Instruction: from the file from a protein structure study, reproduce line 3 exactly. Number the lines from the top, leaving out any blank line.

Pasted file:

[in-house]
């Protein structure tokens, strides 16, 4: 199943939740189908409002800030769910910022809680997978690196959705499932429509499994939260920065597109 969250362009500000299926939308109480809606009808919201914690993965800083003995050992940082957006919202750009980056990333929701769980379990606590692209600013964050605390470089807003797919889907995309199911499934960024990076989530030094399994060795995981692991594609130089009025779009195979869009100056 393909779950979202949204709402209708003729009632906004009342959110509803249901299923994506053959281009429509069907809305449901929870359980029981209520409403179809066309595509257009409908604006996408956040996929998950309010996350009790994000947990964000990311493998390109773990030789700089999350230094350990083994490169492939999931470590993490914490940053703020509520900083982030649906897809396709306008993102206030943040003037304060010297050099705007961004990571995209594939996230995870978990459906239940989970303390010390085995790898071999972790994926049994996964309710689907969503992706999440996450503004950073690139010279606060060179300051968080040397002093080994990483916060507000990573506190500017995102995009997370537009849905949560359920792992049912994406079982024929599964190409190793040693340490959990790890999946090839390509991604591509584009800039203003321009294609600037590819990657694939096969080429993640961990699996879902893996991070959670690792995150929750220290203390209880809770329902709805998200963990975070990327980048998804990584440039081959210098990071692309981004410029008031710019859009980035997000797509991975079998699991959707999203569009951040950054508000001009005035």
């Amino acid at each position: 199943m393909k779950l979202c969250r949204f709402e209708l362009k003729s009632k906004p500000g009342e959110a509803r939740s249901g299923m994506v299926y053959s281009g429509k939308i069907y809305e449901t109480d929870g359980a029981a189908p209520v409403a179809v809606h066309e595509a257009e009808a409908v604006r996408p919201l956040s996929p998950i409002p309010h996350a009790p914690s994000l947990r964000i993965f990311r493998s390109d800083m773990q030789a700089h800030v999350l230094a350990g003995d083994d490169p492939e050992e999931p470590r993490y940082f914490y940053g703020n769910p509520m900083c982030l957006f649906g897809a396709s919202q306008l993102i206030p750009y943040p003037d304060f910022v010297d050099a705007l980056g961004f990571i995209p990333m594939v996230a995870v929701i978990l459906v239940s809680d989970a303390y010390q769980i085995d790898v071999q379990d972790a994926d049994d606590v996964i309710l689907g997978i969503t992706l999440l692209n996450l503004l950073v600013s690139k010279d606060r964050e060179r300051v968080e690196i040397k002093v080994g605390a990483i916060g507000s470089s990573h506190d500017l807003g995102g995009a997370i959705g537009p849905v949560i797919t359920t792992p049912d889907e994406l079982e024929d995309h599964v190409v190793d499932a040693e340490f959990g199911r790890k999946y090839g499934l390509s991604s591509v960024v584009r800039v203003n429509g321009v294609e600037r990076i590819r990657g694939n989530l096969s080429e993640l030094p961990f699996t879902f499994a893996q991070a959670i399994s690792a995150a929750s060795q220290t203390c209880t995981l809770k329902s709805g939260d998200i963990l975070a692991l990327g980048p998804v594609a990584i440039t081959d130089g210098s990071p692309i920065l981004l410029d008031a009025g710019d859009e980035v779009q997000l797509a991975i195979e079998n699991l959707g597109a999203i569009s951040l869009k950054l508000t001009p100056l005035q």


């Amino acid at each position: 199943m393909k779950l979202c969250r949204f709402e209708l362009k003729s009632k906004p500000g009342e959110a509803r939740s249901g299923m994506v299926y053959s281009g429509k939308i069907y809305e449901t109480d929870g359980a029981a189908p209520v409403a179809v809606h066309e595509a257009e009808a409908v604006r996408p919201l956040s996929p998950i409002p309010h996350a009790p914690s994000l947990r964000i993965f990311r493998s390109d800083m773990q030789a700089h800030v999350l230094a350990g003995d083994d490169p492939e050992e999931p470590r993490y940082f914490y940053g703020n769910p509520m900083c982030l957006f649906g897809a396709s919202q306008l993102i206030p750009y943040p003037d304060f910022v010297d050099a705007l980056g961004f990571i995209p990333m594939v996230a995870v929701i978990l459906v239940s809680d989970a303390y010390q769980i085995d790898v071999q379990d972790a994926d049994d606590v996964i309710l689907g997978i969503t992706l999440l692209n996450l503004l950073v600013s690139k010279d606060r964050e060179r300051v968080e690196i040397k002093v080994g605390a990483i916060g507000s470089s990573h506190d500017l807003g995102g995009a997370i959705g537009p849905v949560i797919t359920t792992p049912d889907e994406l079982e024929d995309h599964v190409v190793d499932a040693e340490f959990g199911r790890k999946y090839g499934l390509s991604s591509v960024v584009r800039v203003n429509g321009v294609e600037r990076i590819r990657g694939n989530l096969s080429e993640l030094p961990f699996t879902f499994a893996q991070a959670i399994s690792a995150a929750s060795q220290t203390c209880t995981l809770k329902s709805g939260d998200i963990l975070a692991l990327g980048p998804v594609a990584i440039t081959d130089g210098s990071p692309i920065l981004l410029d008031a009025g710019d859009e980035v779009q997000l797509a991975i195979e079998n699991l959707g597109a999203i569009s951040l869009k950054l508000t001009p100056l005035q």